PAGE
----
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FRL V: ORATORY, PART 3

eratque verborum et dilectus elegans et apta et quasi rotunda constructio; cumque argumenta excogitabantur ab eo multa et firma ad probandum tum concinnae acutaeque sententiae; gestusque natura ita venustus ut ars etiam, quae non erat, et e disciplina motus quidam videretur accedere. vereor ne amore videar plura quam fuerint in illo dicere; quod non ita est; alia enim de illo maiora dici possunt. nam nec continentia nec pietate nec ullo genere virtutis quemquam eiusdem aetatis cum illo conferendum puto.

143 + 144 P. ET L. COMINII

About the brothers P. and L. Cominius (RE Cominius 4, 8, 11) and their style of speaking nothing more is known than what emerges from the references to their oratorical appearances (F 1, 3); an extant speech is mentioned by Asconius (F 2). Cicero names the brothers P. and L. Co-

Against C. Aelius Paetus Staienus (F1)

F 1 Cic. Clu. 99–102

quid quod Staienus est condemnatus? non dico hoc tempore, iudices, id quod nescio an dici oporteat, illum maiestatis esse condemnatum; non recito testimonia hominum

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143 + 144 P. ET L. COMINII

chosen, his sentences compact and periodic; and the arguments devised by him were varied and strong in order to convince; above all, his ideas shrewd and neatly put; and the movement of his body was so graceful by nature that art and some movement based on training seemed to be there, as well, which was not the case. I am afraid lest out of affection I seem to mention more than there was in him. This is not the case; for other and greater qualities could be mentioned for him. For to be sure, for self-control, for devotion, or indeed for any other kind of virtue I do not think that anyone of the same period could be compared with him.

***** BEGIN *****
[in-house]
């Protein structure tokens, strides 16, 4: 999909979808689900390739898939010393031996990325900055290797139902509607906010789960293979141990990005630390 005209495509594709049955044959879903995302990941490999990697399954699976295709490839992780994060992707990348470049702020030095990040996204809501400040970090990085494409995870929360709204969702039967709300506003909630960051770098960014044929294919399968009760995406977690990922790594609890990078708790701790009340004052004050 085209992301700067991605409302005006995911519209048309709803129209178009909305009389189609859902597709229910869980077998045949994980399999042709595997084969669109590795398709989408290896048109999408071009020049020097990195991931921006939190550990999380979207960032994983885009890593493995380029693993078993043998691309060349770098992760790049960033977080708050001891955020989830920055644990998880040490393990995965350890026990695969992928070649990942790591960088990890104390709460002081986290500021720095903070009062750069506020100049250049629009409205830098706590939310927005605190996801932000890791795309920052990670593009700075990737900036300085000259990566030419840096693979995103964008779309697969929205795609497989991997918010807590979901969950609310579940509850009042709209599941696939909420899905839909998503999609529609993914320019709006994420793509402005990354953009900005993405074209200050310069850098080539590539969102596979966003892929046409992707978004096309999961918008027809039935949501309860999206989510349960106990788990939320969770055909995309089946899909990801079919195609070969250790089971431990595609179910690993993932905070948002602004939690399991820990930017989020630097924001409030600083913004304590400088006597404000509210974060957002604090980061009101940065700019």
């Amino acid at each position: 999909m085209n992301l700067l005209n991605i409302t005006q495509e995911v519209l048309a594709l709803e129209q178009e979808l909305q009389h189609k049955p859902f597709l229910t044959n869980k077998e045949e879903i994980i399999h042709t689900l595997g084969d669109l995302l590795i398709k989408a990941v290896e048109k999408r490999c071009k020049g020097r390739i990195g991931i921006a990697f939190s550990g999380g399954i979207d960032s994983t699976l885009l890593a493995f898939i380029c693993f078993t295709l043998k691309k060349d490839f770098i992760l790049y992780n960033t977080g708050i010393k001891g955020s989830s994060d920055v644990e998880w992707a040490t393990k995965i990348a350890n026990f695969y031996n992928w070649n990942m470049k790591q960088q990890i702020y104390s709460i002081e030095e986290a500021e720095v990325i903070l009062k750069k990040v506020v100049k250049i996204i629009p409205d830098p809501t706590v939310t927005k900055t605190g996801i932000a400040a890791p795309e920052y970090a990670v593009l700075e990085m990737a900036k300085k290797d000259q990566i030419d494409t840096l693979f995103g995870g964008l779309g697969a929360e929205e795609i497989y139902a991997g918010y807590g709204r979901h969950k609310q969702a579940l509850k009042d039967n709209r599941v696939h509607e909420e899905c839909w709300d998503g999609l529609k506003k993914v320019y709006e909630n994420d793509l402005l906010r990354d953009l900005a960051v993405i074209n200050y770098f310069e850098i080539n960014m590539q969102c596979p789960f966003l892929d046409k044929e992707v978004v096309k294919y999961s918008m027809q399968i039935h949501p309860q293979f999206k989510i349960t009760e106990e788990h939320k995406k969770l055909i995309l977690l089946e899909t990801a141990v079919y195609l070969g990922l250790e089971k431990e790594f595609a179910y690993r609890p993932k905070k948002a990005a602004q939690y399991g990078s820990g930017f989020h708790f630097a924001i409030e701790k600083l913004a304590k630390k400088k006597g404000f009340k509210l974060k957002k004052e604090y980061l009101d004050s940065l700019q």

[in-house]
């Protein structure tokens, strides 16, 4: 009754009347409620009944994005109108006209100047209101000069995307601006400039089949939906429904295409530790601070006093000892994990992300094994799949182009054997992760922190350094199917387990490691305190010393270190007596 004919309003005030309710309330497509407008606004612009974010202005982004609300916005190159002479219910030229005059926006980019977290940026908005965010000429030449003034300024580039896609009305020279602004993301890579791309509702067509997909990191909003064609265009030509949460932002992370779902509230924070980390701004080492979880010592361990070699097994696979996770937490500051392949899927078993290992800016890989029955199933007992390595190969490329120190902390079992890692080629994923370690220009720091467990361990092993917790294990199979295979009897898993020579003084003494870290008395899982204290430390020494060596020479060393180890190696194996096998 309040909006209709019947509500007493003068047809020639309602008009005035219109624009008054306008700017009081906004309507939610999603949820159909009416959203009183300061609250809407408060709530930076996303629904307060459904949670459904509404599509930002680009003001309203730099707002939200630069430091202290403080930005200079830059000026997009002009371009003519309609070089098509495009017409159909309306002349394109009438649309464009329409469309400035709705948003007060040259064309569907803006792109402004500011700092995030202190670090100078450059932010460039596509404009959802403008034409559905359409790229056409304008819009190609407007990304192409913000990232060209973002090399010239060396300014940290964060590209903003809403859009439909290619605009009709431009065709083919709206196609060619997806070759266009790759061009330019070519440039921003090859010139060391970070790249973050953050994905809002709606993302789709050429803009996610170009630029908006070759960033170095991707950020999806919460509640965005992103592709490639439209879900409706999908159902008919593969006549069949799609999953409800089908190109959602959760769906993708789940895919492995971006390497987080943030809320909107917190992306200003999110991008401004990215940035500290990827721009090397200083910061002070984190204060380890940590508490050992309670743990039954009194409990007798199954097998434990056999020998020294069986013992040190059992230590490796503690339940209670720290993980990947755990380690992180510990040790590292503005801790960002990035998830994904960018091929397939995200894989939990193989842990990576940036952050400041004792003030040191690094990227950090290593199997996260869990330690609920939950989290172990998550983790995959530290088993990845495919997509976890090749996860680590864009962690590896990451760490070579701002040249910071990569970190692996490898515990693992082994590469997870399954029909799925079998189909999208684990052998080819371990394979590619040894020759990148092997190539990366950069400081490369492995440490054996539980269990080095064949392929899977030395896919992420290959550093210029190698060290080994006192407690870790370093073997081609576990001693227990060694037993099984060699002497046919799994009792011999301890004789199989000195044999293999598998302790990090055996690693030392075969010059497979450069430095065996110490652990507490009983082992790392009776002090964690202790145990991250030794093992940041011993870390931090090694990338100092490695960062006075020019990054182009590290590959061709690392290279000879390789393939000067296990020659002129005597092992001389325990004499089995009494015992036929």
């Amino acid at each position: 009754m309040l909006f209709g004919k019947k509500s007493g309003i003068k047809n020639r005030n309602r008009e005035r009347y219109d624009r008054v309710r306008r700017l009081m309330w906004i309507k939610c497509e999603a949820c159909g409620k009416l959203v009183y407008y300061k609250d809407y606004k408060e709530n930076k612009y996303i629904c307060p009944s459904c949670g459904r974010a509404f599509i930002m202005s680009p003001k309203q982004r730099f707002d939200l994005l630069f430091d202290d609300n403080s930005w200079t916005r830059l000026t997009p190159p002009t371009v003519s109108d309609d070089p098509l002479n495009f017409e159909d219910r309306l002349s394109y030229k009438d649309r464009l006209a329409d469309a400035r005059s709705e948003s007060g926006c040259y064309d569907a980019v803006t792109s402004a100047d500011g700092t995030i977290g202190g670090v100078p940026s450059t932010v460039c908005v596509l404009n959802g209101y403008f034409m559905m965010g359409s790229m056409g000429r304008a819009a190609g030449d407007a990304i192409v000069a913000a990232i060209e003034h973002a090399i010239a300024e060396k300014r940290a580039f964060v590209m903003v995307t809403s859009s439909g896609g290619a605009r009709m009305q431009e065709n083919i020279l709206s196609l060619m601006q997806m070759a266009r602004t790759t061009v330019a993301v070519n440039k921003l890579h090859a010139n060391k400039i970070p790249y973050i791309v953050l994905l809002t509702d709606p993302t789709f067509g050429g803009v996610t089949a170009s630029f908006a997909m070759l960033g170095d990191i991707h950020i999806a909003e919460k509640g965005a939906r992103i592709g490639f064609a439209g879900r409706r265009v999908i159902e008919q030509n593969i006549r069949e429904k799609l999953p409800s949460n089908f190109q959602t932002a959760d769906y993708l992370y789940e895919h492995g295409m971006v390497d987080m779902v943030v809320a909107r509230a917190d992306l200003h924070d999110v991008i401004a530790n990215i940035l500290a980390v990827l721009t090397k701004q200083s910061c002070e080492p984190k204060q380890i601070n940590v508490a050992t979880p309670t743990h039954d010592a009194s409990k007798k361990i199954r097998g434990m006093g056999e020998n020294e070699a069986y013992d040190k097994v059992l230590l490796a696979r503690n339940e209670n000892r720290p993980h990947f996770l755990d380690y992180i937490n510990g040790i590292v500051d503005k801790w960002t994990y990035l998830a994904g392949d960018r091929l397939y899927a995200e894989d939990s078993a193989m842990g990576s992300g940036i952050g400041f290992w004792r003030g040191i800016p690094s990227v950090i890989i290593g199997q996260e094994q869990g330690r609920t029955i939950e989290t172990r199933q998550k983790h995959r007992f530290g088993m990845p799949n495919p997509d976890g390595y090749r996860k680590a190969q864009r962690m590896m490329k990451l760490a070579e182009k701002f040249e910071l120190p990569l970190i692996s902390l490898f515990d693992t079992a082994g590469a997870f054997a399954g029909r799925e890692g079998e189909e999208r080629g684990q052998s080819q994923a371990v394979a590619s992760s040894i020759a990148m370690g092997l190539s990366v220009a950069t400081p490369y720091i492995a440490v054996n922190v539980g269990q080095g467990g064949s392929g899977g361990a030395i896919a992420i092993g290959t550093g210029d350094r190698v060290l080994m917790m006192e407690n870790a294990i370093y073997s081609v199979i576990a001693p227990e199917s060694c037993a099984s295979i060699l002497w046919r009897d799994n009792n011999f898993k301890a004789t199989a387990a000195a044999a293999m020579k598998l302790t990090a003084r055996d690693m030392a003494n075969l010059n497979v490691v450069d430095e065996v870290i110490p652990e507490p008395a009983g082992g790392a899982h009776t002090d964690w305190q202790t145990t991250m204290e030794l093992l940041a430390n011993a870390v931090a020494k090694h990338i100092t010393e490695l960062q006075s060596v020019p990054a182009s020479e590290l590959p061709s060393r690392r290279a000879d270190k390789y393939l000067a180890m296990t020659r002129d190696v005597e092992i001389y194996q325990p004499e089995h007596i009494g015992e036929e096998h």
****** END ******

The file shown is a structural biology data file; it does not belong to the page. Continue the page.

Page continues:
143 + 144 P. ET L. COMINII

minius (F 1), while Asconius talks of Publius and Gaius Cominius (F 2): one of these references must be a mistake. Unless there is an error in the manuscripts, it is more likely that the contemporary Cicero is correct (Badian 1955, 220).

Against C. Aelius Paetus Staienus (F 1)

Soon after 74 BC, the brothers prosecuted C. Aelius Paetus Staienus (107A) for treason because of his behavior as quaestor in 77 BC (TLRR 159).

F 1 Cicero, Pro Cluentio

What of the fact that Staienus was condemned? I do not mention at this point, judges, what should perhaps be mentioned, that he was condemned for treason. I do not read out the evidence of very trustworthy people that was

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DOI: 10.4159/DLCL.fragmentary_republican_latin-oratory.2019